Islamic State’s War on Antiquities Targets Ancient City of Palmyra

By Kathryn Chaney
Staff Writer

BBC reports that the Islamic State group has recently been deemed responsible for the destruction of numerous antiquities. In light of the mass destruction, media outlets have raised the question as to the motives behind the Islamic State’s actions. One possible explanation lies in the group’s ultimate goal: forming a caliphate that represents their interpretation of the Islamic State.

The global community has seen the formation of other caliphates by extremist groups within the Middle East. For example, caliphates were created by the Taliban and Al-Qaeda in Pakistan and Afghanistan, respectively, in the 1990s and early 2000s. However, the Islamic State has taken the ideals of their caliphate one step further by facilitating the obliteration of past ancient societies whose social characteristics clash with the group’s stringent interpretation of Islamic belief.

Newsweek reports that the Islamic State and its followers wish to destroy the antiquities to combat the “shirk.” Shirk is defined as the “sin of practicing idolatry or polytheism,” which disrupts Muslim reverence to Allah. However, the Islamic State’s interpretation of “the roots of Islam” lean toward brutality against non-Muslim states and an affront to the Western world. The Islamic State has even gone to praise the Taliban’s actions in 2001 and Al-Qaeda’s 9/11 attacks for preventing shirk and protecting the true Islamic faith.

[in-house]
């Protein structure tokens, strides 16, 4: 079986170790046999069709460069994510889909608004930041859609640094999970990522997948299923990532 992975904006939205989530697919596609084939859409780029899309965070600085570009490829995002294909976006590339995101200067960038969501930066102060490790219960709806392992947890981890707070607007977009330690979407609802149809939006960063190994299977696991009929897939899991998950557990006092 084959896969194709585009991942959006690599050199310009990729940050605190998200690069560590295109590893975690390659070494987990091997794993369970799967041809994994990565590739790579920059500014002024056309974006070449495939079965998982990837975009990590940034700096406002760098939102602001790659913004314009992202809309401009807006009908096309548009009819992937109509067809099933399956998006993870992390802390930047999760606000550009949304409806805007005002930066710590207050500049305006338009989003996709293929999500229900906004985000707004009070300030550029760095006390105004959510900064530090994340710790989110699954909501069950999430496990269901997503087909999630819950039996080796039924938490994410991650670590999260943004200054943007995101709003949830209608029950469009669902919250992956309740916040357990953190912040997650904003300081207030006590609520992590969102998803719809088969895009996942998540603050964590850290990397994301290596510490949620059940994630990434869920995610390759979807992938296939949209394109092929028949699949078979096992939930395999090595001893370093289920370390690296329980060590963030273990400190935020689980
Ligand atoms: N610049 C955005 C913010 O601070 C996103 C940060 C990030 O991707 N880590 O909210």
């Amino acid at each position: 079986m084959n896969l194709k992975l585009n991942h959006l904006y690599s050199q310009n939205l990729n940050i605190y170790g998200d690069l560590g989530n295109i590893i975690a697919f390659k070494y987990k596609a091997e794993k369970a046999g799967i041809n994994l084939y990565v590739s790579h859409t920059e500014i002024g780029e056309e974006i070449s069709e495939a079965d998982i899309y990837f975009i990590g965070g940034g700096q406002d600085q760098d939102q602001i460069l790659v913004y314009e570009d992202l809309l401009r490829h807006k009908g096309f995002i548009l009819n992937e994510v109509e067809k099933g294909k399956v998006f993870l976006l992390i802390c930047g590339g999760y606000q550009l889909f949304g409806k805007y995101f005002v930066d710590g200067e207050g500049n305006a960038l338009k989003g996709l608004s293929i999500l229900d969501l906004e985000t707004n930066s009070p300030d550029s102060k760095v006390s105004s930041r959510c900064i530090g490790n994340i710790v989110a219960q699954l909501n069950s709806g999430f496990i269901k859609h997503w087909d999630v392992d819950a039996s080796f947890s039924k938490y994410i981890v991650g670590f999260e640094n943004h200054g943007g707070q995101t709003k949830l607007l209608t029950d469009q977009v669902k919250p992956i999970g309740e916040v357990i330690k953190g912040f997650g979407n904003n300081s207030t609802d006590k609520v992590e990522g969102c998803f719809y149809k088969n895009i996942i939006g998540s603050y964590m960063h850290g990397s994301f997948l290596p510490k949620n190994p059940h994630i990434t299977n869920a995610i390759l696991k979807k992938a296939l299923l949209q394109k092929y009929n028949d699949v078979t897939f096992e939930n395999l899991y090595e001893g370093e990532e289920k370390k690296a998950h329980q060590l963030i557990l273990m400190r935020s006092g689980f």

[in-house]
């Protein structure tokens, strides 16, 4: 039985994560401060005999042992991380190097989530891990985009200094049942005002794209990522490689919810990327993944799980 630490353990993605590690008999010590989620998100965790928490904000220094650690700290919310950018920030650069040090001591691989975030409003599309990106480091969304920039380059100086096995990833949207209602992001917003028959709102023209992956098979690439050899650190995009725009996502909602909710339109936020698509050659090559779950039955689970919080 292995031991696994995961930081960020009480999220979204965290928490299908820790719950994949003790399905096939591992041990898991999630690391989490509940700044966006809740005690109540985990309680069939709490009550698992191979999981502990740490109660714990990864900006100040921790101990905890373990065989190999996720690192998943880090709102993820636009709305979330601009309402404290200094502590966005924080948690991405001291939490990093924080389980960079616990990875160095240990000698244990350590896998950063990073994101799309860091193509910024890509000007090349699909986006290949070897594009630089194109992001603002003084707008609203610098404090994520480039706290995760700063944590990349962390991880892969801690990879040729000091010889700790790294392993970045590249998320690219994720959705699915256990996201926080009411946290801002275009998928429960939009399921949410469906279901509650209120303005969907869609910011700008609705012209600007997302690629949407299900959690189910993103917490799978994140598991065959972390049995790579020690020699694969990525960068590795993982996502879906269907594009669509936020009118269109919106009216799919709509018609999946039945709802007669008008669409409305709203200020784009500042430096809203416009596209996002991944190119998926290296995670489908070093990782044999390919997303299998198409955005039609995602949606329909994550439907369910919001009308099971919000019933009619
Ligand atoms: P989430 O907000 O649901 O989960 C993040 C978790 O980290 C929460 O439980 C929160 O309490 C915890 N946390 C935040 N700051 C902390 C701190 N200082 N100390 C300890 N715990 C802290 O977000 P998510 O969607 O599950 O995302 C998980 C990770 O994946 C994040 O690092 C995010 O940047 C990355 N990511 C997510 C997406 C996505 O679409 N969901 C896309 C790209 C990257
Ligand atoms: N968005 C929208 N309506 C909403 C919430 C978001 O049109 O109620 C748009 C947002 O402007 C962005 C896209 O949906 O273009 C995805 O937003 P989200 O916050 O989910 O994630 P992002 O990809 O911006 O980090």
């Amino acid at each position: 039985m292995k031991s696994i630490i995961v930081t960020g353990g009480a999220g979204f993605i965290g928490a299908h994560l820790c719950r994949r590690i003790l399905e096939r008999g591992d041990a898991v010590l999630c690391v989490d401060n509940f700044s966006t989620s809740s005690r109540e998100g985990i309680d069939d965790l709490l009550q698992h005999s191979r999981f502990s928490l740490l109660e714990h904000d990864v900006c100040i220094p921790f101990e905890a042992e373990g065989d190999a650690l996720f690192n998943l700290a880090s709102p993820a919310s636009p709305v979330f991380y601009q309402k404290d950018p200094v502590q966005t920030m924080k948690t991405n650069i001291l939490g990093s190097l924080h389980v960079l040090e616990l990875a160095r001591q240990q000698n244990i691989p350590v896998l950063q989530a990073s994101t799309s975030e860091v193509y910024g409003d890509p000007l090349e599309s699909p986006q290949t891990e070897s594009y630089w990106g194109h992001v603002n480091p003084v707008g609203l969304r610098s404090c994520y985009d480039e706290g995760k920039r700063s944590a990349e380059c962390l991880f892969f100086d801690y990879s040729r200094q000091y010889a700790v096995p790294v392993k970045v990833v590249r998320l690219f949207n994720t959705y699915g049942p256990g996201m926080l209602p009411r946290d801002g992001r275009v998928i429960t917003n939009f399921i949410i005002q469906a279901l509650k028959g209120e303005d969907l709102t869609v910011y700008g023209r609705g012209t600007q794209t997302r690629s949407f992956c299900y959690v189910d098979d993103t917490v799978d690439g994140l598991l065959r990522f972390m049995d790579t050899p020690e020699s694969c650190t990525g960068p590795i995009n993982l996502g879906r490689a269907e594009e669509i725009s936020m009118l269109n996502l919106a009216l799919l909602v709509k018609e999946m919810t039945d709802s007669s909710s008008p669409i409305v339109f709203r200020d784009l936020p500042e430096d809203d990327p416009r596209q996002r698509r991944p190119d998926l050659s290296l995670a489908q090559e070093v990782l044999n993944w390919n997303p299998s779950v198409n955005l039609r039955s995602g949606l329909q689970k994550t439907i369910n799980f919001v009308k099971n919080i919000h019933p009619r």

According to BBC, the Islamic State’s most recent demolition targeted Palmyra’s ancient Temple of Bel in Syria. The attack on the temple was facilitated through an explosion on its perimeter. Although only partial information could be gathered, Maamoun Abdulkarim, head of Syria’s Department of Antiquities and Museums, stated, “Any damage done was partial, and the basic structure is still standing.”

Palmyra houses structures and artifacts that blend ancient Greek, Roman, and Persian cultures. The city as a whole represents one of the few remaining junctions of ancient culture in Syria and the Middle East, holding insurmountable insight into the foundations of modern civilization.

Kathryn Chaney

Contact Katy at kathryn.chaney@student.shu.edu.

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